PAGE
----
Faculty & Staff

Courses in the Bachelor of Arts in Early Childhood & Family Studies program are taught by top faculty and instructors from the UW College of Education, along with professionals in the field. They bring deep experience as educators and researchers to the program, giving you the benefit of their expert knowledge and practical insight.

Program Faculty

Lynn Dietrich – Program Director

Lynn Dietrich is a senior lecturer and program director for the Early Childhood & Family Studies program. She began her career in early childhood education as a preschool teacher at the Smithsonian Early Enrichment Center in Washington, DC. She has since worked in the field as an accreditation consultant, program evaluator, trainer, project director, presenter, curricula author and university professor. Most recently, Dietrich was a member of the early childhood faculty at the University of Mississippi, where she contributed to the development of the undergraduate endorsement and M.Ed. programs in early childhood education. While serving as the director of the Early Childhood Institute at Mississippi State University, she supervised a number of grant-funded projects, including the development of the Mississippi Early Learning Guidelines for Classrooms Serving Three- and Four-Year-Old Children for the Mississippi Department of Education. Dietrich earned her Ph.D. in early childhood education from the University of Maryland, College Park.

Profile | lynn76@uw.edu


Gail Joseph – Founder

Gail Joseph is an associate professor of educational psychology and founder of the Early Childhood & Family Studies program. She has extensive experience as a Head Start teacher, teacher trainer, mental health specialist and national consultant in promoting evidence-based, social-emotional practices with young children. Joseph is the principal investigator on two projects: the Head Start Center for Inclusion and the Childcare Quality & Early Learning Center for Research and Professional Development. She has presented at more than 100 conferences and workshops devoted to social-emotional practices and authored numerous articles and books related to young children's social, emotional and behavioral health. Joseph holds a Ph.D. in early childhood special education from the University of Washington.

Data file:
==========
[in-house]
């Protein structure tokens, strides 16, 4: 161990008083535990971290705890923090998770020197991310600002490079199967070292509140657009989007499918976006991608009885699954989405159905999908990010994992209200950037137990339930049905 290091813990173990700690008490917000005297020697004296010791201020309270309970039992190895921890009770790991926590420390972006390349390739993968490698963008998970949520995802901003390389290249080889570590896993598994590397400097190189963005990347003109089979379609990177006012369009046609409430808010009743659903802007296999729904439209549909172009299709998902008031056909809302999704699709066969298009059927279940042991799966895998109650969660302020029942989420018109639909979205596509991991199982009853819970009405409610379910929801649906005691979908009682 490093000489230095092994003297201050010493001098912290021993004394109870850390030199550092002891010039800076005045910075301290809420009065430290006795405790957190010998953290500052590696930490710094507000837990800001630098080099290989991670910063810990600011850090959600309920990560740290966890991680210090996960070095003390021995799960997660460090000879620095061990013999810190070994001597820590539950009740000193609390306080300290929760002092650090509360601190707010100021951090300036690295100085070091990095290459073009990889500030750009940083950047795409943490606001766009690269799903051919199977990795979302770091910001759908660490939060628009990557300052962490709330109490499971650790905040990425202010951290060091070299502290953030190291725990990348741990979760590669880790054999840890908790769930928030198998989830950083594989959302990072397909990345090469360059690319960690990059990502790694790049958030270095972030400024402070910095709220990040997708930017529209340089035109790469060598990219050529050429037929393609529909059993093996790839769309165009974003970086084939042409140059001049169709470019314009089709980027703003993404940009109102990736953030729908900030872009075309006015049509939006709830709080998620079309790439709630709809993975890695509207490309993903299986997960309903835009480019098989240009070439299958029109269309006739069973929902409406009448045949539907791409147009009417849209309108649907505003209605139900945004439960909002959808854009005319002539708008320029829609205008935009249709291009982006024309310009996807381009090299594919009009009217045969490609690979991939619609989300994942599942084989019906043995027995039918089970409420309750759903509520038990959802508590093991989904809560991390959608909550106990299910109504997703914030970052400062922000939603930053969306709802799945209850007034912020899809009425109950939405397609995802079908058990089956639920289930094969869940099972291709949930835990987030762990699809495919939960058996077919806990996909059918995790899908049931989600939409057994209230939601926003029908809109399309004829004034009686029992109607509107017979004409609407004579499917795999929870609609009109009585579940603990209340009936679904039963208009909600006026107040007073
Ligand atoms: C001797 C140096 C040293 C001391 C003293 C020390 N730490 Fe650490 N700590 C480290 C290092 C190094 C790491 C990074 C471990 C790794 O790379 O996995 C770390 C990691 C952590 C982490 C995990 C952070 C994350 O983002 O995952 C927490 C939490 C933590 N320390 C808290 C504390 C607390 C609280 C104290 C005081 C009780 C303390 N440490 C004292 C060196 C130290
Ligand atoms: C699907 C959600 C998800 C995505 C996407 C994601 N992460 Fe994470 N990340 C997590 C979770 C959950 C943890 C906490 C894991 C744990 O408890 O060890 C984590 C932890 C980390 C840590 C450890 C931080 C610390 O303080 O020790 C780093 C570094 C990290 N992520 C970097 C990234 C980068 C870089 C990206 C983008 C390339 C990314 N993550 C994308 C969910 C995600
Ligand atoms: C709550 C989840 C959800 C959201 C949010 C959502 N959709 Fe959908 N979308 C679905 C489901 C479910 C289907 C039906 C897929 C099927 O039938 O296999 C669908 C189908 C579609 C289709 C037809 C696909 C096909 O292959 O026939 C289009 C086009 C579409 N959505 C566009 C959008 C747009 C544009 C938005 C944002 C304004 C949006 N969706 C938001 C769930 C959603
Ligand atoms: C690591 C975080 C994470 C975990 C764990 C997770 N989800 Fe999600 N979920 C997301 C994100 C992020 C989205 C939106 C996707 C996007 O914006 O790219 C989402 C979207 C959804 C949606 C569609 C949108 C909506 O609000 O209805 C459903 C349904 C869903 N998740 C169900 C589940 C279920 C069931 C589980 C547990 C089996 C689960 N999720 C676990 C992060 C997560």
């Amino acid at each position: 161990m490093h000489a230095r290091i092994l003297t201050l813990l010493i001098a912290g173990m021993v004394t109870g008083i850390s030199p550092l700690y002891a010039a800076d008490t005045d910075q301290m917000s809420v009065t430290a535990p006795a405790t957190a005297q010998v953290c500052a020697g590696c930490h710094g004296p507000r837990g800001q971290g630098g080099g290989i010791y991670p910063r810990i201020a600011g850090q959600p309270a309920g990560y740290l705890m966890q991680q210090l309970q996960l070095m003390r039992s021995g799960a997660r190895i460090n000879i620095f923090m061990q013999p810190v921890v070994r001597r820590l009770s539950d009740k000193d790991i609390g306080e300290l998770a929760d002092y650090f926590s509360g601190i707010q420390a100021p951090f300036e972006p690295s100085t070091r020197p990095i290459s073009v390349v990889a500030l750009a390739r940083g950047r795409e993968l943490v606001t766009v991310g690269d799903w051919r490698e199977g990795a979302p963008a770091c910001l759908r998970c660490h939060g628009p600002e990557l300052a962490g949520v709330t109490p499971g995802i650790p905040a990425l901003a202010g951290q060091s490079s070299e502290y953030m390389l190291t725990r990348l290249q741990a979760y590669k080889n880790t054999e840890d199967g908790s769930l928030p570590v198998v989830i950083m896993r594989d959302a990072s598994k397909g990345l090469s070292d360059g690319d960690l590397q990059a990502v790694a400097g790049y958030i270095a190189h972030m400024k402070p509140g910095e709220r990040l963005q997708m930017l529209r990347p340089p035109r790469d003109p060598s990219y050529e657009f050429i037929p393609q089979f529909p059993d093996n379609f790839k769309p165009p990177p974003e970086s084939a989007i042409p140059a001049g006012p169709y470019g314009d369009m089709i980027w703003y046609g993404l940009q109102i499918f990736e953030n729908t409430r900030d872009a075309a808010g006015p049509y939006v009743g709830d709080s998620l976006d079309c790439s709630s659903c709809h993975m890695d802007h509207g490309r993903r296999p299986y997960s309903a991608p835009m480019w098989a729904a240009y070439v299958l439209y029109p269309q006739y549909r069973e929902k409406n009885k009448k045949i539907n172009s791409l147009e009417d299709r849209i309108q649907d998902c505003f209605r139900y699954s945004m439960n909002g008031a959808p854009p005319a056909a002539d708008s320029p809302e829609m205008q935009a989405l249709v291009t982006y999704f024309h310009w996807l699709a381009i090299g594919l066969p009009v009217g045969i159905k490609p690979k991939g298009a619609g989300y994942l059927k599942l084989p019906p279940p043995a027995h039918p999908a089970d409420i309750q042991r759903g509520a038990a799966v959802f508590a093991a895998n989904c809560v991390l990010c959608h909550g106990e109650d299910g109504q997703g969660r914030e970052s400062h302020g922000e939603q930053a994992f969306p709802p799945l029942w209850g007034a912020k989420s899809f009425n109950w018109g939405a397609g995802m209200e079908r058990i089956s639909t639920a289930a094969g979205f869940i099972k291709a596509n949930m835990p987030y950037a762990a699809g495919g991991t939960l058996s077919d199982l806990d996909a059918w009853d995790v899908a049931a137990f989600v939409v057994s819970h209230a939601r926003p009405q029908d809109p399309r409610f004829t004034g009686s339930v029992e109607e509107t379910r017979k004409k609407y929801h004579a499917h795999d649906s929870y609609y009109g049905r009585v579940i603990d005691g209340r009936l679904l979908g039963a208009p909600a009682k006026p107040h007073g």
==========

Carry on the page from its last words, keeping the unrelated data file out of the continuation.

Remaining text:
Profile | gjoseph@uw.edu


Carolyn Brennan

Carolyn Brennan is the director of professional development in coaching and community support for the Childcare Quality & Early Learning Center for Research and Professional Development. She has been working to improve quality in early learning programs since she began her career as a toddler room teacher. Brennan has worked on numerous aspects of the statewide Quality Rating and Improvement System, including program ratings, system evaluation and coaching. She also works to promote healthy relationships in child care settings and is certified in infant mental health.